bringing the Catholic Church to account for the thousands of children
      who were raped and sexually molested is still going to take enormous
      fortitude on the part of activists and far-sighted public leaders.
      Despite the time that has passed since the Globe's revelations
      sparked public outrage, much remains to be done.

      It has become evident, also, that addressing the Catholic Church's
      problem alone -- difficult as that will be -- will still not be
      enough. Six thousand victims of Jehovah's Witnesses clergy recently
      made themselves known. Meanwhile, the Lutheran Church just settled a
      multi-million-dollar clergy abuse lawsuit.

      This is a public health, criminal, and civil law crisis of staggering
      proportions that few, if any, have fully comprehended. The actions
      taken now will reverberate throughout the United States in years to
      come. That makes it all the more important that these actions be
      appropriate, prompt, and effective.

      But so far, they have fallen woefully short of the mark -- as I will
      explain in discussing a Wisconsin law passed last week, the
      disappointing lack of enforcement of the New Hampshire settlement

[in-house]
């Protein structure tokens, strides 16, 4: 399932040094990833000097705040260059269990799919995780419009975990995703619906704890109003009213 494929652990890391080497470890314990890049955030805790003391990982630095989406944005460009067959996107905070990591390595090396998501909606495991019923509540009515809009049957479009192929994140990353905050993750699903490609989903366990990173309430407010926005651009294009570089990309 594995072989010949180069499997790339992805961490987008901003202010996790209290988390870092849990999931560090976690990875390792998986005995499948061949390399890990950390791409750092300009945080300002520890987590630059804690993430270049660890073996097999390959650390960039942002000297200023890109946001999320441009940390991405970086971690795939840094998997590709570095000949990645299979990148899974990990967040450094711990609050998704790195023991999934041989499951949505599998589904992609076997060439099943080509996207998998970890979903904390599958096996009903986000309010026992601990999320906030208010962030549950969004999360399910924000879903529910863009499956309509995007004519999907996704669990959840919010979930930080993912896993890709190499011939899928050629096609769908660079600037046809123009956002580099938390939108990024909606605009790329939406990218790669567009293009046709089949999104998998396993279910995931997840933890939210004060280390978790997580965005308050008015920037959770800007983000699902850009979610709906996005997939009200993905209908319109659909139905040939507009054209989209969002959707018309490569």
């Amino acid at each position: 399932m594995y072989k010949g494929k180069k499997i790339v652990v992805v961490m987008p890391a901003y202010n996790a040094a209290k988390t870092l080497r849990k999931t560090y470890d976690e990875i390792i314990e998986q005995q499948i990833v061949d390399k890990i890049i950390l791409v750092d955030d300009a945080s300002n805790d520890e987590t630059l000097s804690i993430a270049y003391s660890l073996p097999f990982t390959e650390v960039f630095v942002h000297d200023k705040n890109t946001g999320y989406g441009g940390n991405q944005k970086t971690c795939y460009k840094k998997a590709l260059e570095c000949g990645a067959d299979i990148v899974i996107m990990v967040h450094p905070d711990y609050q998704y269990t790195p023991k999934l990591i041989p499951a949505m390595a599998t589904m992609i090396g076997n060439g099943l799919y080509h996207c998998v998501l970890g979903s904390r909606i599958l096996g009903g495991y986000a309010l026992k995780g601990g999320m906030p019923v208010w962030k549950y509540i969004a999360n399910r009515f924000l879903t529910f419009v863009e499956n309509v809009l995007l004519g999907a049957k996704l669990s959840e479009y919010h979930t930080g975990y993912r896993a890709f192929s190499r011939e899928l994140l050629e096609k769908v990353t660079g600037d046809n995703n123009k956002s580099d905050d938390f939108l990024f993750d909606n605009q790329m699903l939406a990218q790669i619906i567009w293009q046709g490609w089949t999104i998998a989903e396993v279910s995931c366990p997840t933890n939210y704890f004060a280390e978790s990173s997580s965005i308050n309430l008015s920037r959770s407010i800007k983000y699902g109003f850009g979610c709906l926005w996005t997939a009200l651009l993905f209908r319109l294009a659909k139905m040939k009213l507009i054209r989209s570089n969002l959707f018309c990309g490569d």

agreement, and an Illinois case of alleged abuse by a priest who
      appears to a recidivist -- a case in which the Church refuses to
      comply with court ordered discovery.


      Wisconsin's Statute of Limitations Debate: A Huge Disappointment

      Statutes of limitations on childhood sexual abuse are far too short.
      In far too many states, the statute of limitations typically ran
      before the victims were even psychologically capable of filing
      charges or suing for damages. And this legal reality doubtless
      enabled accusers to continue with their predations.

      Getting rid of the statute of limitations on child sexual abuse
      should be a top priority. Maine and Alaska wisely have no statute of
      limitations for such abuse. Other states should follow suit and
      abolish -- or at least dramatically lengthen -- theirs. There is no
      excuse for a statute that begins to run before the victim is a well
      into adulthood with the maturity to be able to withstand the gauntlet
      of prosecution and litigation.

      Statutes of limitations are not mandated by the Constitution, nor are
      they set in stone. They are merely procedural, technical rules.

      Granted, the state cannot make its criminal statute of limitations
      retroactive, as the Supreme Court held in Stogner v. California. But
      that particular rule--grounded in the Ex Post Facto Clause -- does
      not apply to civil statutes of limitation.

      As the Court has held in Landgraf v. USI Film Products and Chase
      Securities Corp. v. Donaldson, legislatures have broad latitude to
      choose whatever statute of limitations serves the interest of
      fairness -- including having no statute of limitations at all. In the
      latter case, the Court explained:

      "Statutes of limitations find their justification in necessity and
      convenience rather than logic. They represent expedients, rather than
      principles . . . . They are by definition arbitrary . . . [and] have
      come into law not through the judicial process but through
      legislation. They represent a public policy about the privilege to